Maurus's other human portrait, which opens the collection, depicts Emperor Ludwig the Pious, calling him (in the first line) the king and governor of the entire world. The sixteenth-century printer has given the poem his own title, "De imagine Cesaris" — "In the image of Caesar." It was common throughout late antiquity and the middle ages to use the names Caesar and Christ interchangeably when referring to the current emperor, regardless of his actual name. The main poem here contains five individual intexts, each with text appropriate to its shape: the crown, the corona, the cruciform staff, the shield, and the Emperor himself.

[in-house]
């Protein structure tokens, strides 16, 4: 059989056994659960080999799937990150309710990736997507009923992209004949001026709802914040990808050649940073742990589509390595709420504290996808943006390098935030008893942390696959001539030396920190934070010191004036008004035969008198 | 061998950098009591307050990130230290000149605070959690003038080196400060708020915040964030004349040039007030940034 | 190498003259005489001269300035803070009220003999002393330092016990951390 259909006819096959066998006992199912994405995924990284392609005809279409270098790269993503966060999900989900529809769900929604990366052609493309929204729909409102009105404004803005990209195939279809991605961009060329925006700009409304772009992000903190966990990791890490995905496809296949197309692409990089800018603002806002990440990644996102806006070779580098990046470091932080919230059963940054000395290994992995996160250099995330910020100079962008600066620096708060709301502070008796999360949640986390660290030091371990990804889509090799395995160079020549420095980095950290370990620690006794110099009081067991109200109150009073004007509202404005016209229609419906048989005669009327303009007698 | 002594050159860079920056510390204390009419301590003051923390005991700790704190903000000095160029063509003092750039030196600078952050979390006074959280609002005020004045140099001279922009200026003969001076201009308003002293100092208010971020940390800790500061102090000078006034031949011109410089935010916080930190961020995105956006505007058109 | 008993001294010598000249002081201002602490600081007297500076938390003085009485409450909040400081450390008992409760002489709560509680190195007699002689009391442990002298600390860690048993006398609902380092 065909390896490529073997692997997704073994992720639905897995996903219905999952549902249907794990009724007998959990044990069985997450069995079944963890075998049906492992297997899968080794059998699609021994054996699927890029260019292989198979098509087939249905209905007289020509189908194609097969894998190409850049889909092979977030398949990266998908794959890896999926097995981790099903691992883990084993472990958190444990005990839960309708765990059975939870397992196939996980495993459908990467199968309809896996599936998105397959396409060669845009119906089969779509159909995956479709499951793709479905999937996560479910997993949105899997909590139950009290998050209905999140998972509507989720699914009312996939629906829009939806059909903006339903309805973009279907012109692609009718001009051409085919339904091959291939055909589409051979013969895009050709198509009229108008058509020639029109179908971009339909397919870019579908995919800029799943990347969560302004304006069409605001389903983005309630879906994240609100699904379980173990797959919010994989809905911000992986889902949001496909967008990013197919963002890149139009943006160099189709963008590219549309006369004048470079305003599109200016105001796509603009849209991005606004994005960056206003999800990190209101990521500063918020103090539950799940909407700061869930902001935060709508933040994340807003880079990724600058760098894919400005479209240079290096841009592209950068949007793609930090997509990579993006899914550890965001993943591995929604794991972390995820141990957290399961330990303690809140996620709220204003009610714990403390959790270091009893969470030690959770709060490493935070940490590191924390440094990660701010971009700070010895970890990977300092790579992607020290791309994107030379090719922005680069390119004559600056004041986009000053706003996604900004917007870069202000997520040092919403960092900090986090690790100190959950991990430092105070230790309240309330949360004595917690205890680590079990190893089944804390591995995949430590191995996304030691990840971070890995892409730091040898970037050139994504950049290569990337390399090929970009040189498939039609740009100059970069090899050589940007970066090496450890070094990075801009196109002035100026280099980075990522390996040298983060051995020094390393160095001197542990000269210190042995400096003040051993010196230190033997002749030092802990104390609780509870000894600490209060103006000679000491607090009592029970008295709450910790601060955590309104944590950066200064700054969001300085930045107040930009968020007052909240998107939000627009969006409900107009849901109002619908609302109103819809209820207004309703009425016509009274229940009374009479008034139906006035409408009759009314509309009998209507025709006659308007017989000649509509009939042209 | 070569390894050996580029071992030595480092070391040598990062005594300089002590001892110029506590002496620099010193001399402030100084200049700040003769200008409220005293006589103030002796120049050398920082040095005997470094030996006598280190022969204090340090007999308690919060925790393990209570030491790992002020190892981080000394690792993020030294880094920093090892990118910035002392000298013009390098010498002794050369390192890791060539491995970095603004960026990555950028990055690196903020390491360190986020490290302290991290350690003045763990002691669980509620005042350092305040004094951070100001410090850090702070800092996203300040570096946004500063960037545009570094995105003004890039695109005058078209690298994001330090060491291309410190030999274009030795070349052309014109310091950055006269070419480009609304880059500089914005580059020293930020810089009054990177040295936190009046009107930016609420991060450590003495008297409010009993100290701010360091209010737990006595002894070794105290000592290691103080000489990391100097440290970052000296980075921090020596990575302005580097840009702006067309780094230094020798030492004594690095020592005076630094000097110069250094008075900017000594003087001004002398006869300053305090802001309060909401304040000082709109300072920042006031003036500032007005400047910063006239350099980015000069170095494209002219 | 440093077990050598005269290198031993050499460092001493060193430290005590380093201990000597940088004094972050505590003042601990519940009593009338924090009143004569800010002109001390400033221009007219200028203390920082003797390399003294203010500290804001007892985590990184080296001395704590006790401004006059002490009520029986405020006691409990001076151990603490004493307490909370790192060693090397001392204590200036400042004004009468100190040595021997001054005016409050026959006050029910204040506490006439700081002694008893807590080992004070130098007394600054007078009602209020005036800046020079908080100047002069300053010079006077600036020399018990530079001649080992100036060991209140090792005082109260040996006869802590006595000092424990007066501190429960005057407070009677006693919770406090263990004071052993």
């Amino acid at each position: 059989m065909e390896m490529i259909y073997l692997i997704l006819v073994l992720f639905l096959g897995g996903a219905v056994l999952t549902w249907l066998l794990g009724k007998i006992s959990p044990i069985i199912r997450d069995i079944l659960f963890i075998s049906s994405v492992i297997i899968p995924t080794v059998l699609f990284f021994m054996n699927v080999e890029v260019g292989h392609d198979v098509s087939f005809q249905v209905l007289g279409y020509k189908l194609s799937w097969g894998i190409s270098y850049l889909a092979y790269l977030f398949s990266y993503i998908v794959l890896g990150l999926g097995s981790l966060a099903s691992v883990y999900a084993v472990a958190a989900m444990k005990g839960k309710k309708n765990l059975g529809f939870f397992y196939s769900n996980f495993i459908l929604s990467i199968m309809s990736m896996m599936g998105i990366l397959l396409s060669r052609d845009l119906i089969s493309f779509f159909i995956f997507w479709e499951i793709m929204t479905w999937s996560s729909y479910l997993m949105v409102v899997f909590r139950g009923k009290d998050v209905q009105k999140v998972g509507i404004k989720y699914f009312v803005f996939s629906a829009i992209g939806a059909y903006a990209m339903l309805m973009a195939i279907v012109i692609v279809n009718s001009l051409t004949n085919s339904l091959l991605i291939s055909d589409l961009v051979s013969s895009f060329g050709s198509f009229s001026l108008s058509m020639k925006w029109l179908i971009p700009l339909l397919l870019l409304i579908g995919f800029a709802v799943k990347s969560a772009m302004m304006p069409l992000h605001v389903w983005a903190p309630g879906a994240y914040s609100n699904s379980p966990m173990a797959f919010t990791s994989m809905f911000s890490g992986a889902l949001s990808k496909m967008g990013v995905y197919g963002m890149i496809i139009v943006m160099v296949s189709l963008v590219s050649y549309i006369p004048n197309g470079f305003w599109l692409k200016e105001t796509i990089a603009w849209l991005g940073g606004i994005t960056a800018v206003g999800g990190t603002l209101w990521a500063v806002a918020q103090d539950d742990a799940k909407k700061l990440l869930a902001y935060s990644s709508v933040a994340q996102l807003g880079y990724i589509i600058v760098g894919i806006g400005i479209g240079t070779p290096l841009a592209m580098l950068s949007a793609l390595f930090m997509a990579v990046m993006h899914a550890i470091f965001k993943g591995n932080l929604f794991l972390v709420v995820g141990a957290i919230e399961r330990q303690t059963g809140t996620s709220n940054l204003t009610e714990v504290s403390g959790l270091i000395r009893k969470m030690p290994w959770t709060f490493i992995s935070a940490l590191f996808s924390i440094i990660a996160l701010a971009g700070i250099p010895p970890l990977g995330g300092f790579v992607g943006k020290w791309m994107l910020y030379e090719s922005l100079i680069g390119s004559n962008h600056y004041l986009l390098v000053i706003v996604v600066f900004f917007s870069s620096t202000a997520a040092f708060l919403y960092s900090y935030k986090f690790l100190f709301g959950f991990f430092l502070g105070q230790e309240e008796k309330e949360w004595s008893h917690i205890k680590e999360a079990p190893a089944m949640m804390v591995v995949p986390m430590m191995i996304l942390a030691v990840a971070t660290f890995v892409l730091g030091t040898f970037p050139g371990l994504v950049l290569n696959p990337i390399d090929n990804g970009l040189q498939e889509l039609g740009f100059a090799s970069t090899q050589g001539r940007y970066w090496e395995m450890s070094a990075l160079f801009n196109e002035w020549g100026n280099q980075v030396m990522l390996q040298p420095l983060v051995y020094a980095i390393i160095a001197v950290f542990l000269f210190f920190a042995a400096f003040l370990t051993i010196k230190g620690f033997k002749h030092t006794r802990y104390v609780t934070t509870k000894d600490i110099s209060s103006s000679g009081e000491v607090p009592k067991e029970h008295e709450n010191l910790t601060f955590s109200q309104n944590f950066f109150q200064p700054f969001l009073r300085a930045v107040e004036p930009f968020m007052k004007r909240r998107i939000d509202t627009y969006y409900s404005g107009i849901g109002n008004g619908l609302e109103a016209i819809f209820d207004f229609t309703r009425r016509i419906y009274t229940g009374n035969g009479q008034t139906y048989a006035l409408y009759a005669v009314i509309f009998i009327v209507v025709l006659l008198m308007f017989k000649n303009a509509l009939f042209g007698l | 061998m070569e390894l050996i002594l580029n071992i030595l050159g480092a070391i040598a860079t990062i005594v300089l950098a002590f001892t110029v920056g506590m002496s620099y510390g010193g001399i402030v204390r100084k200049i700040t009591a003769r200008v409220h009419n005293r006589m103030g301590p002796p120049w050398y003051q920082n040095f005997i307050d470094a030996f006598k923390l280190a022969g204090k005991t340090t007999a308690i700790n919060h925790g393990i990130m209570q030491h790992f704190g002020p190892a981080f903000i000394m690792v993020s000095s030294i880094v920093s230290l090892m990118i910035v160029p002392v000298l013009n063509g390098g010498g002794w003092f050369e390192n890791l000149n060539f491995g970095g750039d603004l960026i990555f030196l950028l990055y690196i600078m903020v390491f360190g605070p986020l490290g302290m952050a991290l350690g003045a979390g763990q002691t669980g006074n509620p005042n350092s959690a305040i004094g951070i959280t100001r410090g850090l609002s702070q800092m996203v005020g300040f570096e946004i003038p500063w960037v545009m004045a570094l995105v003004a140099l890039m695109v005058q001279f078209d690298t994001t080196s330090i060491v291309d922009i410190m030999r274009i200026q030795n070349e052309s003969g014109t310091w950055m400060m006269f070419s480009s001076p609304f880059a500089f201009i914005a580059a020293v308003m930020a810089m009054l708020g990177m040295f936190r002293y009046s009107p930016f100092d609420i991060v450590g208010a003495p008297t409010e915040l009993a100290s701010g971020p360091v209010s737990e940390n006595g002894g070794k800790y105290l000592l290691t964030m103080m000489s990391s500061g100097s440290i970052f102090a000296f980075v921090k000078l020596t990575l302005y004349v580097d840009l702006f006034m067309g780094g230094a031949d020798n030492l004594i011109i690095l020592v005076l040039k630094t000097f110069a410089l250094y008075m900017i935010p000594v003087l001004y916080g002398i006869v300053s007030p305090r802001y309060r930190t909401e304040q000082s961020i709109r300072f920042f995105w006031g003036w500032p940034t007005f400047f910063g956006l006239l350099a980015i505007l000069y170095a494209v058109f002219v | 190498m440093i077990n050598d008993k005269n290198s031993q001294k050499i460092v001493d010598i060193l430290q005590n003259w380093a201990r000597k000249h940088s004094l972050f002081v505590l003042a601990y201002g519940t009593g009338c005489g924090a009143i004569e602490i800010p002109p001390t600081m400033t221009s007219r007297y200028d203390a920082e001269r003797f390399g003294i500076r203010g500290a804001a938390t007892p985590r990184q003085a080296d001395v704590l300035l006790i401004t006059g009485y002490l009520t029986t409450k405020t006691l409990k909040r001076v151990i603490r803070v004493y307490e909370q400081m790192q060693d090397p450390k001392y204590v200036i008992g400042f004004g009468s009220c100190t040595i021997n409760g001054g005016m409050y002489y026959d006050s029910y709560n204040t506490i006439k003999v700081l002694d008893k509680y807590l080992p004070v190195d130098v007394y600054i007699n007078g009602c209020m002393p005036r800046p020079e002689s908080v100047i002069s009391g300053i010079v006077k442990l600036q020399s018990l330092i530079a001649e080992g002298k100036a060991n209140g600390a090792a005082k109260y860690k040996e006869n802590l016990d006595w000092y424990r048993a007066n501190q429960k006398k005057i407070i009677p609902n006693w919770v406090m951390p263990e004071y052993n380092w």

15. Hrabanus Maurus. "Rex regum dominus mundum ditione gubernans," also called "De Imagine Cesaris," c. 835.
Published here in: Magnencij Rabani Mauri De lavdib[us] Sanctae Crucis opus Eruditione versu prosaq[ue] mirificum. Phorçheim: Thomas Anshelm, 1503.
Rare Book Collection Folio. Presented by the Hanes Foundation for the Study of the Origin and Development of the Book.

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